GoSolarSF Funding Doubles As Mayor Lee Delivers On Commitment To Restore Cuts

Like a quarterback leading a team of environmental and green jobs advocates down a field of renewable energy goals, Mayor Ed Lee has put San Francisco’s successful GoSolarSF program within inches of the goal line by announcing yesterday that he has doubled funding for the incentive effective July 1.

And unlike last month’s heartbreaking Super Bowl conclusion, this story promises a celebratory finish as Mayor Lee has found a new ally in his pursuit to restore full funding for GoSolarSF: San Francisco Public Utilities Commission General Manager Harlan Kelly.

This morning’s San Francisco Examiner reports Mayor Lee’s announcement that GoSolarSF, which nearly quadrupled the number of solar panels in San Francisco before the program was slashed 60% last year, will increase from $2 million to $4 million for the fiscal year 2013-2014. The announcement leaves only a $1 million shortfall from its historical $5 million of full funding.

“We have some setbacks in the environmental movement sometimes, with the economy going down as it has,” Lee said. “But when we recover, we really have to recommit to these programs and make sure we’re on the right path. GoSolarSF has shown a proven track-record of success."

Mayor Lee also noted that "today, our City is a leader in clean energy because we’re reducing greenhouse gas emissions, in part, by generating more and more of our energy locally from rooftop-installed solar arrays.”

The news represents Mayor Lee's commitment to push for full funding of GoSolarSF after the program dried up for San Francisco homeowners, tenants, businesses and nonprofits requesting the ratepayer rebate this year. This week, over fifteen environmental, job training, and clean technology organizations and companies sent a letter of thanks to Mayor Lee for his pledge to fully restore the program, which has served over 2,000 customers to date. GoSolarSF has been particularly successful in supporting low-income residents, dispelling the myth that clean energy is a luxury that eludes those with modest means.

SFPUC General Manager Harlan Kelly, who took over an agency that has struggled to fund the highly successful program in the past, presented a sea change in leadership yesterday, stating that "rooftop solar is one of the easiest ways that San Franciscans can do their part to combat global climate change and reduce their monthly electricity bill. Our incentive for low-income residential customers is one of our most popular incentives, which is proof that GoSolarSF is for all San Franciscans."

Kelly, the former City Engineer that now helms one of the City's largest departments, also provided key insight into the landmark 2010 local hiring ordinance authored by Supervisor John Avalos and successfully implemented by Mayor Lee.

The news was greeted with great enthusiasm by community and environmental activists, as well as members of the Board of Supervisors such as Supervisor Scott Wiener, who noted that not utilizing available space for solar arrays is "a huge lost opportunity."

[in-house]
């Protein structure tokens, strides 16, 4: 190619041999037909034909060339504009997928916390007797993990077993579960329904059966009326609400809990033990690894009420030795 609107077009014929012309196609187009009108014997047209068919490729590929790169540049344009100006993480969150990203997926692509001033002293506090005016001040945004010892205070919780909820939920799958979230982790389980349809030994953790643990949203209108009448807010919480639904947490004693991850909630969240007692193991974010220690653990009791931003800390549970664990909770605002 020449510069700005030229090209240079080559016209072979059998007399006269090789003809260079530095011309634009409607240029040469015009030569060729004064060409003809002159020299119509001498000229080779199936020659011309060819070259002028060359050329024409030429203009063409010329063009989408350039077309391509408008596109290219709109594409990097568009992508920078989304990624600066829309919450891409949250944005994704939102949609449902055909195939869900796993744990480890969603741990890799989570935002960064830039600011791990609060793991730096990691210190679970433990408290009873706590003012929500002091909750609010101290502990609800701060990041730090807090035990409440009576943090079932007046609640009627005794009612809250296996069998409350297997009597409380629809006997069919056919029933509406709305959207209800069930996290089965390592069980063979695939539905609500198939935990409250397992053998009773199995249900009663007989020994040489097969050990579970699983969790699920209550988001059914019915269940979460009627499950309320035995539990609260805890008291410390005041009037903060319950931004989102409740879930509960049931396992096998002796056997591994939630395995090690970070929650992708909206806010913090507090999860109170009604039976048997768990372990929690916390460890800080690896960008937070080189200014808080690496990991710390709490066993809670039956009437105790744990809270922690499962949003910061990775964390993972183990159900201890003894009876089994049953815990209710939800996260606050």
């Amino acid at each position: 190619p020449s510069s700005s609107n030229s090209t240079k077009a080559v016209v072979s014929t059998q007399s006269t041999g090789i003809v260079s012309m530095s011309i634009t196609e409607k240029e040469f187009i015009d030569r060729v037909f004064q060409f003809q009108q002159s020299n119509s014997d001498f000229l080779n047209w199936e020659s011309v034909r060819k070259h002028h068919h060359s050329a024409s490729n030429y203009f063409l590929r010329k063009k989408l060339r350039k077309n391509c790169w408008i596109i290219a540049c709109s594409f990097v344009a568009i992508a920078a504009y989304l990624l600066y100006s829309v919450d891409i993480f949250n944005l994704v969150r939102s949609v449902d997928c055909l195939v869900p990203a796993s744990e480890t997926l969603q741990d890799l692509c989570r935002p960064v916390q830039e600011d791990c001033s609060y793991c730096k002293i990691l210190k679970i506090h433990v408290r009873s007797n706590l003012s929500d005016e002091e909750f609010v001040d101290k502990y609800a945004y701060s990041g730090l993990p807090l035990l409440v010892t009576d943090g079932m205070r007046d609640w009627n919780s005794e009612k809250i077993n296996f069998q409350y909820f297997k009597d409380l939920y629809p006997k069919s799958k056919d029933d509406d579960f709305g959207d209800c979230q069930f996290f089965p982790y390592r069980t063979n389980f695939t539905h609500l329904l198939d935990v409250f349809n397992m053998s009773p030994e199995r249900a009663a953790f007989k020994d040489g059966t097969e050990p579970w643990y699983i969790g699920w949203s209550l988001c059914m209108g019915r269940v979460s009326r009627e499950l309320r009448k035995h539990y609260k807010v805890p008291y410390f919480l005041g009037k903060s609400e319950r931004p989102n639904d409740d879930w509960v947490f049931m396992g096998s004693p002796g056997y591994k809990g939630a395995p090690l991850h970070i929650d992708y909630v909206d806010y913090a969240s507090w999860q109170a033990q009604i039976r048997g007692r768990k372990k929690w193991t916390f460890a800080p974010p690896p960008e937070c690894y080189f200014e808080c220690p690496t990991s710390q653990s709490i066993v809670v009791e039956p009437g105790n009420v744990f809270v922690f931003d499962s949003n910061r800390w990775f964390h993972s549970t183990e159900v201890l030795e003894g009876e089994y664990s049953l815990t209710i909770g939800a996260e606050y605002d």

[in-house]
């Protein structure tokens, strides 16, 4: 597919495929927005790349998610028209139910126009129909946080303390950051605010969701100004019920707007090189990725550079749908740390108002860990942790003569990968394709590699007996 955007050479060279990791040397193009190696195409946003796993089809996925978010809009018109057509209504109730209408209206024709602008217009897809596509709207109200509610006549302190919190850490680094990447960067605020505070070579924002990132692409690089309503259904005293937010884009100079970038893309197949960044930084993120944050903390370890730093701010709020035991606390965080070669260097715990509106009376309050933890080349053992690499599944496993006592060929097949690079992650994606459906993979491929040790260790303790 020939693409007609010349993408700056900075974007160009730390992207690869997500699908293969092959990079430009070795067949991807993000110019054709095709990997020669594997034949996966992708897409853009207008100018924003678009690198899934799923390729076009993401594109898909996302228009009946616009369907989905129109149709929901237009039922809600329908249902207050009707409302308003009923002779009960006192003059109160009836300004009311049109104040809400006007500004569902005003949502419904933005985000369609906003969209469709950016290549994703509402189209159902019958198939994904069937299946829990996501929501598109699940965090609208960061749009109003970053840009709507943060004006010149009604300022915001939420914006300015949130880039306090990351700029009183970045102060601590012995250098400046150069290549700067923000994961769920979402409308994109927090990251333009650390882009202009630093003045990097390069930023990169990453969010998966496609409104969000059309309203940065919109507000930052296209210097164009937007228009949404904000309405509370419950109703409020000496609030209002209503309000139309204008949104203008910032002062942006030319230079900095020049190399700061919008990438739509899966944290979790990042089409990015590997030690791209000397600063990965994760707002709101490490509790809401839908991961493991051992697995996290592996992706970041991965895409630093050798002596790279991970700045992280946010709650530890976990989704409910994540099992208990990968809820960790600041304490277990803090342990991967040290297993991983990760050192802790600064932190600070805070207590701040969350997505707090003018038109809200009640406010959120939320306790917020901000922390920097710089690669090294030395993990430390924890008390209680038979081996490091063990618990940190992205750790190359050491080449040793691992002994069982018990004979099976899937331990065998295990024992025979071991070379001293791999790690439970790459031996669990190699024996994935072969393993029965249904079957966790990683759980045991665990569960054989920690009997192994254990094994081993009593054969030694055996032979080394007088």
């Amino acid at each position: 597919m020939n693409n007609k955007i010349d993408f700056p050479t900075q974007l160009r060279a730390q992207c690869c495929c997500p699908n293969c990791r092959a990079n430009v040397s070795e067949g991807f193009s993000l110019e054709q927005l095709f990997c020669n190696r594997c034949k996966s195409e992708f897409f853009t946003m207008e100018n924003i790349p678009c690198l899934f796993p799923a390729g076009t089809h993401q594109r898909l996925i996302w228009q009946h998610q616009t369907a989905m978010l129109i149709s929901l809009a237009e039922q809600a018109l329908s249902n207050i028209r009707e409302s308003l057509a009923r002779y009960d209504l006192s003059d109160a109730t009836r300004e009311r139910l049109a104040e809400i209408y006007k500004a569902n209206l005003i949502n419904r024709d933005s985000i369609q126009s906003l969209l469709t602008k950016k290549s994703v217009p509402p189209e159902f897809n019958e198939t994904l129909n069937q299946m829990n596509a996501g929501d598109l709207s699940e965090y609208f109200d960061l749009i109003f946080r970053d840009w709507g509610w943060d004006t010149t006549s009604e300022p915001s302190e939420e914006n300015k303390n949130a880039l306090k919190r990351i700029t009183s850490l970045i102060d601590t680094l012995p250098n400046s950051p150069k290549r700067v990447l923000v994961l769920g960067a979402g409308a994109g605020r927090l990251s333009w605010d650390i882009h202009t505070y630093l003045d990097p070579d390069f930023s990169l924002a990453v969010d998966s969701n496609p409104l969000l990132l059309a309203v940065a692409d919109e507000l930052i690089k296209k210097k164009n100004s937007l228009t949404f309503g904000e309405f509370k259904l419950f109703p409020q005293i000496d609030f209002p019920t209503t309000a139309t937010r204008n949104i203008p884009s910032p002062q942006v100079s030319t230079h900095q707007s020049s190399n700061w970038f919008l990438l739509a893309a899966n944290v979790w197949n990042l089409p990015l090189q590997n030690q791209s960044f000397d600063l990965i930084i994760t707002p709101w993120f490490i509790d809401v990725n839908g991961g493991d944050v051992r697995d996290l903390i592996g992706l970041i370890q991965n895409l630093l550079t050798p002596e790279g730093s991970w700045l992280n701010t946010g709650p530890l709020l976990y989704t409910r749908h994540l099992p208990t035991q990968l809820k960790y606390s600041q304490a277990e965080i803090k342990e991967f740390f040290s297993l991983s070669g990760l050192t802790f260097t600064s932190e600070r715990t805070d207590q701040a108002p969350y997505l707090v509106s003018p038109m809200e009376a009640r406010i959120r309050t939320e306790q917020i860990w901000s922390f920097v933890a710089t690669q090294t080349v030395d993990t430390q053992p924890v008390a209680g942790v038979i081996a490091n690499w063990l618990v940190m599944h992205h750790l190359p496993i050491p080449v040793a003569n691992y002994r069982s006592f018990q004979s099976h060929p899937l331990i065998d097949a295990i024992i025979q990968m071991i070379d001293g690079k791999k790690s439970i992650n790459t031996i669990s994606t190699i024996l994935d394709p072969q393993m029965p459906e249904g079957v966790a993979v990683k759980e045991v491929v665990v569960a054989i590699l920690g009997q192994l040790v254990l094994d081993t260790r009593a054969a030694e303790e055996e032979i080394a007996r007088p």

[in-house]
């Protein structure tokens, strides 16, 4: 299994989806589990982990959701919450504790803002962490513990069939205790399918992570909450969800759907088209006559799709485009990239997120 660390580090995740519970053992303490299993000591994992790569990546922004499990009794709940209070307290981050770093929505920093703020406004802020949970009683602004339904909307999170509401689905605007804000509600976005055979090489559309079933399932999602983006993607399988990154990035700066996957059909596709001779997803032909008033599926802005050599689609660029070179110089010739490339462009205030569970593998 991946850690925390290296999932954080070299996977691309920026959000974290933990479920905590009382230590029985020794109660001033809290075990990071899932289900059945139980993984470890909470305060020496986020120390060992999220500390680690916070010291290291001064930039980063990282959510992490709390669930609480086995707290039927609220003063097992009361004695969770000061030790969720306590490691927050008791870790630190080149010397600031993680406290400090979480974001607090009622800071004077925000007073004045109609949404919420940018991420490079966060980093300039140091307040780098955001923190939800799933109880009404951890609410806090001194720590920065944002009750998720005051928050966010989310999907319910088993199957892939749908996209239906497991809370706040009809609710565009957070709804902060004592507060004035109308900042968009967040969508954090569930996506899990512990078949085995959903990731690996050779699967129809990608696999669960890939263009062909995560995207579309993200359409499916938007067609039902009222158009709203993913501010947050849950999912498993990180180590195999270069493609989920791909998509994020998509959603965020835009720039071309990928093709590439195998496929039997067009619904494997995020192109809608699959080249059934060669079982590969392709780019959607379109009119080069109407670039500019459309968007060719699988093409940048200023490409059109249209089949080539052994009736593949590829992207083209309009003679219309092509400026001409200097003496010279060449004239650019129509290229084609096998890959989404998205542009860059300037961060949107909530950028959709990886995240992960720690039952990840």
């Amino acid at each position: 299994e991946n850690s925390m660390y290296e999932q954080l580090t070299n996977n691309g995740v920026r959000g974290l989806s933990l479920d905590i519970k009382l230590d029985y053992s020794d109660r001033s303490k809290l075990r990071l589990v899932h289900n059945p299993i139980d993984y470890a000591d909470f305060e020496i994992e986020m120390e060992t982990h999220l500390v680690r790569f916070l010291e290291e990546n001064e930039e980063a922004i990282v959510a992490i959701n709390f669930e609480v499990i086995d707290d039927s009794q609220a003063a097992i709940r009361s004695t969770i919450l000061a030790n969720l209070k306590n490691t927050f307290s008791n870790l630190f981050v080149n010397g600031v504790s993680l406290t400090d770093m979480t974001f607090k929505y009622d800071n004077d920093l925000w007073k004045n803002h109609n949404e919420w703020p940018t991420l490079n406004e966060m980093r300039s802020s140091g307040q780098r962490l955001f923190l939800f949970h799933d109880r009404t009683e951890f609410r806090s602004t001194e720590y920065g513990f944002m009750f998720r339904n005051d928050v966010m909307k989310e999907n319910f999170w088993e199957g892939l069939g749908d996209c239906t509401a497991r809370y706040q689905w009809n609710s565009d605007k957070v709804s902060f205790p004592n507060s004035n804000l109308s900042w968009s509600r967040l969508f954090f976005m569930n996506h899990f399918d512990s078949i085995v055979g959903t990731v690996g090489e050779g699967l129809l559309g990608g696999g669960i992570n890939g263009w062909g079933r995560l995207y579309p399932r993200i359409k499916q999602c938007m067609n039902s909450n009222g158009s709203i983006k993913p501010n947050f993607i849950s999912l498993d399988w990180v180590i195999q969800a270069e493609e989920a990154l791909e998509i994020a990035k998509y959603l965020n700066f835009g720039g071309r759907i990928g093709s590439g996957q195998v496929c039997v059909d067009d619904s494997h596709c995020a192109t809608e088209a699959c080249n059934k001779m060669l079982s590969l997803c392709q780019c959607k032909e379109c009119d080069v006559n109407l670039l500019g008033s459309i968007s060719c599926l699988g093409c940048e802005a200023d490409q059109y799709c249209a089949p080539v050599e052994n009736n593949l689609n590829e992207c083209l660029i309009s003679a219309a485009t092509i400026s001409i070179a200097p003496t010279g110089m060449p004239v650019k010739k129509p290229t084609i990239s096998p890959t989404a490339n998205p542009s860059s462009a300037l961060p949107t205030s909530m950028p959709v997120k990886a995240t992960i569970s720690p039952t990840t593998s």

Longtime GoSolarSF supporter and community leader Dr. Espanola Jackson stated, "This news is music to my ears, the Mayor is doing exactly what he said he would do for our communities back on Lunar Day." The Mayor expressed his commitment to move the program back to full funding at the February 21 swearing-in of California Energy Commissioner David Hochschild.

"Today is a fantastic day for San Francisco," said Angelo King, director of the Neighborhood Jobs Initiative. "GoSolarSF compliments ongoing investments in our communities with multiple benefits: homeowners get access to affordable clean energy and we ensure that our green training dollars do not go wasted."

"It's great to see the Mayor coming so far in restoring GoSolarSF funding," said Sierra Club political director John Rizzo. "We are almost back to where we were before the cuts."

"We are really excited about this announcement, which shows how the Mayor is pushing forward job creation in a growing sector of the economy on behalf of all San Franciscans, including those disproportionately hurt by the financial downturn," said Jeanine Cotter, CEO of locally-based solar company Luminalt. "GoSolarSF leverages City resources to include everyone in the growing green economy."

"Funding GoSolarSF with an additional $2 million will save homeowners money on their energy bills, create good local jobs, and help us make San Francisco the sustainable city it is striving to be," said Nicholas Josefowitz, founder of Impact Reactor LLC, an investment company with a focus on the clean economy. "The Mayor should be congratulated and we look forward to working with him to fully fund the program and expand the number of San Franciscans it can serve."

"The Mayor has stepped up big-time to save GoSolarSF and this could not have come at a better time, with the program running on fumes after last year's cuts," said Brightline executive director Joshua Arce, who has helped support GoSolarSF through record funding shortfalls. "General Manager Kelly's leadership is exciting and his vision for GoSolarSF motivates all of us."


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